Editor’s Note: The Greater Chestertown Initiative worked this summer on a series of questions for the candidates running for one of three Kent County Commissioners to be elected in November. Over the next four weeks, the Spy will share the candidates responses to one of those questions every week.
In the May 17 edition of the Kent County News, an editorial described how racism endures in our county. What work needs to be done to build the inclusive community Kent County should be, and how would you implement that work? How would you show the African American and Latino communities they are essential to the success of our county?
l just had the gentlemen who is doing some work on the Legacy Days. When he found out I had graduated from high school in ’69 which meant I went through that whole integration when it started, he wanted to interview me. I’m going to tell you what basically I told him. When I grew up here in Rock Hall, it was a commercial seafood town. Blacks and whites all worked together and played together. And i’ll tell you when the blacks and whites starting going to Rock Hall High
School, it really didn’t seem to be a problem. Maybe it’s easy for me to say because they were coming to our school. But we didn’t have the real problems you might see on television. I think we’re very fortunate with that especially in Kent County. We all lived together, and it was just a natural thing. But as far as African Americans and the Latinos and how we can show them they are essential to the success of the county,
I think you need to look around at the Clarence Hawkinses, at the William Pickrums, at the Leon Frisons, leaders of this community, the preachers. Some of our more important department heads are African Americans. For example, Herb Dennis is an African American and he is the Warden of the Kent County Detention Center. One of the best we’ve ever had. And I’ve been around long enough to go through several changes of wardens. We have Myra Butler, who is in charge of Parks and Recreation. She plays a big role in Kent County, and she’s in charge of the Community Center and all of our park land. We try to make sure that African Americans and Latinos are included not only as department heads and workers, but on our boards as well. And we’ll continue to do that. I Believe everyone has a chance in Kent County.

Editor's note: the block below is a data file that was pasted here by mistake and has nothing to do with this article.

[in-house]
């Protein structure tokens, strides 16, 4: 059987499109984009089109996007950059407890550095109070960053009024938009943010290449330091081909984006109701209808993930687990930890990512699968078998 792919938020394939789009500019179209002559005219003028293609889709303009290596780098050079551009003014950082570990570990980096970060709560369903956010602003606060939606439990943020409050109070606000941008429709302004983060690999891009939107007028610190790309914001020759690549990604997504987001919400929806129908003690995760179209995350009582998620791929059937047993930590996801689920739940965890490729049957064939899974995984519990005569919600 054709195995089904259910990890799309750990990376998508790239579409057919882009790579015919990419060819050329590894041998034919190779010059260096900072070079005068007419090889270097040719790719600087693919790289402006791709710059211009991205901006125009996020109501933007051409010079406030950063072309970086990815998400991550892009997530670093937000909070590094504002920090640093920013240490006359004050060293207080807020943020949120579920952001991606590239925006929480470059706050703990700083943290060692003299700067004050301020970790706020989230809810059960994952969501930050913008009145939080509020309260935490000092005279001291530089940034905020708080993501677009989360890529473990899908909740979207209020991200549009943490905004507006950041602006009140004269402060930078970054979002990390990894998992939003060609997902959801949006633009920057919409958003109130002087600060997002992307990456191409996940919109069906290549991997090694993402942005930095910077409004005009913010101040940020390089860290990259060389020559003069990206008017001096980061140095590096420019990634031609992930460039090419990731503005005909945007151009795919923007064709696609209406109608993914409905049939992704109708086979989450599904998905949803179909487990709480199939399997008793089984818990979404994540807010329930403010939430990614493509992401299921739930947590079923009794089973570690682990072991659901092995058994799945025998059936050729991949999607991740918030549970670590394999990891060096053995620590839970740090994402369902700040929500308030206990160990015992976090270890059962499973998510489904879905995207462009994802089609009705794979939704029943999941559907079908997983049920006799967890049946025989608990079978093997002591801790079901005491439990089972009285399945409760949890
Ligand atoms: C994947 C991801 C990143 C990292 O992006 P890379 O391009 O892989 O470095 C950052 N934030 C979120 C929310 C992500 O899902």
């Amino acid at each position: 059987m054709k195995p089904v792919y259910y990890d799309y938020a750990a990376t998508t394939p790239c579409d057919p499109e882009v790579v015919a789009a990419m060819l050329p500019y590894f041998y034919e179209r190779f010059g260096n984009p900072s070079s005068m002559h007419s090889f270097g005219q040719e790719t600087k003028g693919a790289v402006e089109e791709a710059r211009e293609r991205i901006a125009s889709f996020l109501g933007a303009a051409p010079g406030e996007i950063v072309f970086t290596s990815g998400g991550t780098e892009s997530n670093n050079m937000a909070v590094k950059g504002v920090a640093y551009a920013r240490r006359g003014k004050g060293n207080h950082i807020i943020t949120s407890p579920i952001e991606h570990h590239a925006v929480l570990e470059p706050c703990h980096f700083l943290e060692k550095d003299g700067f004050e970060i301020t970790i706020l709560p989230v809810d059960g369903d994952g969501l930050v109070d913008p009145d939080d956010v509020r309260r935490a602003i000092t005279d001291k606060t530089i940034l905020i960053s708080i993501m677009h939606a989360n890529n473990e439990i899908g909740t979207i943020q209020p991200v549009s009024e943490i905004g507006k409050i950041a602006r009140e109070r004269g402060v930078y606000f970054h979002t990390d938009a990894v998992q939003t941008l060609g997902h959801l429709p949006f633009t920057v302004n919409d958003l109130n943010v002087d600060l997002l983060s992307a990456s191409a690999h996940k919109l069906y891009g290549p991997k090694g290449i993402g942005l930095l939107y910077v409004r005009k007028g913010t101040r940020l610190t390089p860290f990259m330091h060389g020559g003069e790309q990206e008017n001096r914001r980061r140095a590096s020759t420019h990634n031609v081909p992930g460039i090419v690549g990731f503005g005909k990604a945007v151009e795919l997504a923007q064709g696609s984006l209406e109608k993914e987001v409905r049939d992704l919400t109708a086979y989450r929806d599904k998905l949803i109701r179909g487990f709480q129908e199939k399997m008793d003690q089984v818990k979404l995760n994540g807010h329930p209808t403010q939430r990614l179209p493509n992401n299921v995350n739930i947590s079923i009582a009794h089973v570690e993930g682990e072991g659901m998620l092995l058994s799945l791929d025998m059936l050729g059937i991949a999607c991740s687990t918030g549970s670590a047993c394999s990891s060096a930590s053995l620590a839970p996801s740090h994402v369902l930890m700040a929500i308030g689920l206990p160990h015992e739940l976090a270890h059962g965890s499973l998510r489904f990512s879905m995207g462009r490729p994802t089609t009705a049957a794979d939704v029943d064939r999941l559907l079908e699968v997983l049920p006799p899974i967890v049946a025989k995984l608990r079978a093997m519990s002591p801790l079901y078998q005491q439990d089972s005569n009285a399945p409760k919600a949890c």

It’s easy for me to answer because some of my best friends are African Americans and Latinos. if there is racism in Kent County, it certainly isn’t anywhere in my travels. My father died when l was about 4 years old. His best friend was an African American and sung at his funeral. I mean we don’t look at things that way. I tend to treat everyone the same regardless of who they are or what they look like until they prove to me that I shouldn’t. That’s the way I do it. It’s one of the only good things my wife says about me. She says you might not have many, but one of the good qualities you have is—i’ve seen you walk into a meeting and you take the poorest person there and you talk to them like they’re the richest.” That is an impressive trait. I try to do that, and I would suggest everybody else do the same.
The African Americans and Latinos are essential to the county. People are not born racist. They are taught it. I personally think everyone in life should be giving the opportunity to succeed in whatever they do. When I played sports in high school it was just a bunch of us kids just having fun trying to win a game no matter what color you are. Watching my son play sports 35 years later I saw the same thing. Routing for a bunch of kids regardless of color trying to win a game.
When I worked at Dixon Valve we were just a bunch of folks regardless of color or even gender just trying to get a job done. I have always been a goal oriented individual and don’t worry much about race. One of my commitments toward the community and making sure we are all on an even playing field no matter what color or gender you are. Everybody deserves an equal shot no matter who you are. It is all about equality. Our differences are our strengths, we learn from each other and grow together.
When it comes to racial problems in our community we must practice the golden rule of treating others how we would like to be treated. I would have an all inclusive government where the African American and Latino communities will have equal opportunity to serve on committees and participate in all aspects of county government. All citizens will be treated with respect and equality when it comes to living and participating in our community. All county departments will be expected to provide the same services to all of our community without a racial or ethnic divide.